Manuscripts/Mixed Material Letter from Mabel Hubbard Bell to Alexander Graham Bell, April 9, 1909
I am very much interested in the sheep. It seems to me that you have perhaps advanced a step in the investigation by narrowing down the issue. Before you could not tell whether it was the feeding before or after mating that counted. Now apparently you do know. Why not buy a whole lot of sheep and try both ways, and sell both sheep and lambs in the spring. Surely you don't need specially bred sheep for this experiment.
Much love to you all.
David is worried about Casey's paper, he says it is not what Mr. Page of the World's Work wants, he wants more an account of the Aerial Experiment Association and its work. Casey's paper is too generally historical. Your address is exactly what he would like, something along that line. Don't you think this might also apply to your Philadelphian address.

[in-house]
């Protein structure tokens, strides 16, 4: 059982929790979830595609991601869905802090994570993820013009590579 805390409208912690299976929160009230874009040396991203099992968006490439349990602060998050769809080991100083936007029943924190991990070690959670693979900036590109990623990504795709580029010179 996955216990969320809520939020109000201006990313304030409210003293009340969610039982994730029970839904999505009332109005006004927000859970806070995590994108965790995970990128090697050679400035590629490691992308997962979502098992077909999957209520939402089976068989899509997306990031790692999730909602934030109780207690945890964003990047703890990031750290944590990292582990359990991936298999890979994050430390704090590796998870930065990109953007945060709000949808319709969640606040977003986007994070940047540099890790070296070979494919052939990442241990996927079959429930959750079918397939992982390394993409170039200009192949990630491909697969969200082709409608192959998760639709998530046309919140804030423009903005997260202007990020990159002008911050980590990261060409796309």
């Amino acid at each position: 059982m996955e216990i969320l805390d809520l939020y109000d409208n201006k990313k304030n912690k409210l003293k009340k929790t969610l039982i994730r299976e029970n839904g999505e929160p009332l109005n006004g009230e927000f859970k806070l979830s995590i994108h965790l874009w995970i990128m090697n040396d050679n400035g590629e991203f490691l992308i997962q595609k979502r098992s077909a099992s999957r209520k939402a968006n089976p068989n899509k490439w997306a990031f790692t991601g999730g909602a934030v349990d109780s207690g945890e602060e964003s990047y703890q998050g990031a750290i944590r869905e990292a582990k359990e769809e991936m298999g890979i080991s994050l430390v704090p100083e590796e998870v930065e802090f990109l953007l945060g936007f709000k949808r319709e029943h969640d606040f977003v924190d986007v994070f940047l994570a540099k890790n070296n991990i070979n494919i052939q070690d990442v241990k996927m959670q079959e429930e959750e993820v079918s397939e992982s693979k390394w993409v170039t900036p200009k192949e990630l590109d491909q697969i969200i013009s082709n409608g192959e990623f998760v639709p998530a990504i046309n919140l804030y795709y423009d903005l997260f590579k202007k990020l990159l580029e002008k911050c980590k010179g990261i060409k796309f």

Do you suppose that it ever happens in real life that the “stone the builders rejected shall become the corner-stone of my house”? Do you remember my writing you of a Mr. Sanborn whom David was looking over in connection with Mr. Booth's assistant? Well both David and Bert, Daisy and I decided that he wouldn't do, and David turned him down frankly thinking that the kindest thing to do. He wrote me outlining what he thought should be done, which is O.K., but the letter was not worded in a business-like way and he has had no business training. So I answered saying how pleased and encouraged I was with the interest he manifested in a work too little known to the public and especially the feeling he showed for the babies. And I said that even if Mr. Fairchild felt that it was not at present advisable to connect him with the Review there was no reason why he